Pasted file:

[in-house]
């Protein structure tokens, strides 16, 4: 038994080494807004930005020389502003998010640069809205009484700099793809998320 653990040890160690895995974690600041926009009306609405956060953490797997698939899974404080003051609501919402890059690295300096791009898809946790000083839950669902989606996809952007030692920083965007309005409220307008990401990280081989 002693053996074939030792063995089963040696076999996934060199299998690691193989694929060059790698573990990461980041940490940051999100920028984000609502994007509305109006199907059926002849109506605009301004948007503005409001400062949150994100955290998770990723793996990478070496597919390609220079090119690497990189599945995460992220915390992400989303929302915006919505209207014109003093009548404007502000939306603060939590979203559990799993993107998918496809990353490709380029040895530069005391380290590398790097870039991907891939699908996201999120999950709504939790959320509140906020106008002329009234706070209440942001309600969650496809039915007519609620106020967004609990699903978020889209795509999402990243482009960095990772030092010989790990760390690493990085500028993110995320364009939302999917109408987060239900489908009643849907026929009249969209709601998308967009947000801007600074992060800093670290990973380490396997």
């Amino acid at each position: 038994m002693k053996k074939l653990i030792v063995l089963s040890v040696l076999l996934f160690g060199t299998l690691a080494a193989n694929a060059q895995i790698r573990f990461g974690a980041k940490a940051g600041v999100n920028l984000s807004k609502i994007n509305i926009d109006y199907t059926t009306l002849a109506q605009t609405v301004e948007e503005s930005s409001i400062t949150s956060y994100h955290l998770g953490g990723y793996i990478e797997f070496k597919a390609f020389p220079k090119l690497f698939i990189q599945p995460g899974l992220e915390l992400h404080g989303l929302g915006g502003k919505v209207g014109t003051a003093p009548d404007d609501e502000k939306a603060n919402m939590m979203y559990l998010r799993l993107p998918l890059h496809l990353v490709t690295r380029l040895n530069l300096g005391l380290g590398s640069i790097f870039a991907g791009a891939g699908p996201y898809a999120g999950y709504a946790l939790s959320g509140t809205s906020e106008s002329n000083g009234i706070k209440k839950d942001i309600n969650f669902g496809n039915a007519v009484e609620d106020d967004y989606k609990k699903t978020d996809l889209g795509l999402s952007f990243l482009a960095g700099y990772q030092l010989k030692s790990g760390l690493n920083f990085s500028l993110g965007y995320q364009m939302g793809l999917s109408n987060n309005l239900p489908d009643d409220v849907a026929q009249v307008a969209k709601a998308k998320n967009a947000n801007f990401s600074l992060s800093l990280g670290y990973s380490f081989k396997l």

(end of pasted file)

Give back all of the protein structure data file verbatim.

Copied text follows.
[in-house]
């Protein structure tokens, strides 16, 4: 038994080494807004930005020389502003998010640069809205009484700099793809998320 653990040890160690895995974690600041926009009306609405956060953490797997698939899974404080003051609501919402890059690295300096791009898809946790000083839950669902989606996809952007030692920083965007309005409220307008990401990280081989 002693053996074939030792063995089963040696076999996934060199299998690691193989694929060059790698573990990461980041940490940051999100920028984000609502994007509305109006199907059926002849109506605009301004948007503005409001400062949150994100955290998770990723793996990478070496597919390609220079090119690497990189599945995460992220915390992400989303929302915006919505209207014109003093009548404007502000939306603060939590979203559990799993993107998918496809990353490709380029040895530069005391380290590398790097870039991907891939699908996201999120999950709504939790959320509140906020106008002329009234706070209440942001309600969650496809039915007519609620106020967004609990699903978020889209795509999402990243482009960095990772030092010989790990760390690493990085500028993110995320364009939302999917109408987060239900489908009643849907026929009249969209709601998308967009947000801007600074992060800093670290990973380490396997």
């Amino acid at each position: 038994m002693k053996k074939l653990i030792v063995l089963s040890v040696l076999l996934f160690g060199t299998l690691a080494a193989n694929a060059q895995i790698r573990f990461g974690a980041k940490a940051g600041v999100n920028l984000s807004k609502i994007n509305i926009d109006y199907t059926t009306l002849a109506q605009t609405v301004e948007e503005s930005s409001i400062t949150s956060y994100h955290l998770g953490g990723y793996i990478e797997f070496k597919a390609f020389p220079k090119l690497f698939i990189q599945p995460g899974l992220e915390l992400h404080g989303l929302g915006g502003k919505v209207g014109t003051a003093p009548d404007d609501e502000k939306a603060n919402m939590m979203y559990l998010r799993l993107p998918l890059h496809l990353v490709t690295r380029l040895n530069l300096g005391l380290g590398s640069i790097f870039a991907g791009a891939g699908p996201y898809a999120g999950y709504a946790l939790s959320g509140t809205s906020e106008s002329n000083g009234i706070k209440k839950d942001i309600n969650f669902g496809n039915a007519v009484e609620d106020d967004y989606k609990k699903t978020d996809l889209g795509l999402s952007f990243l482009a960095g700099y990772q030092l010989k030692s790990g760390l690493n920083f990085s500028l993110g965007y995320q364009m939302g793809l999917s109408n987060n309005l239900p489908d009643d409220v849907a026929q009249v307008a969209k709601a998308k998320n967009a947000n801007f990401s600074l992060s800093l990280g670290y990973s380490f081989k396997l």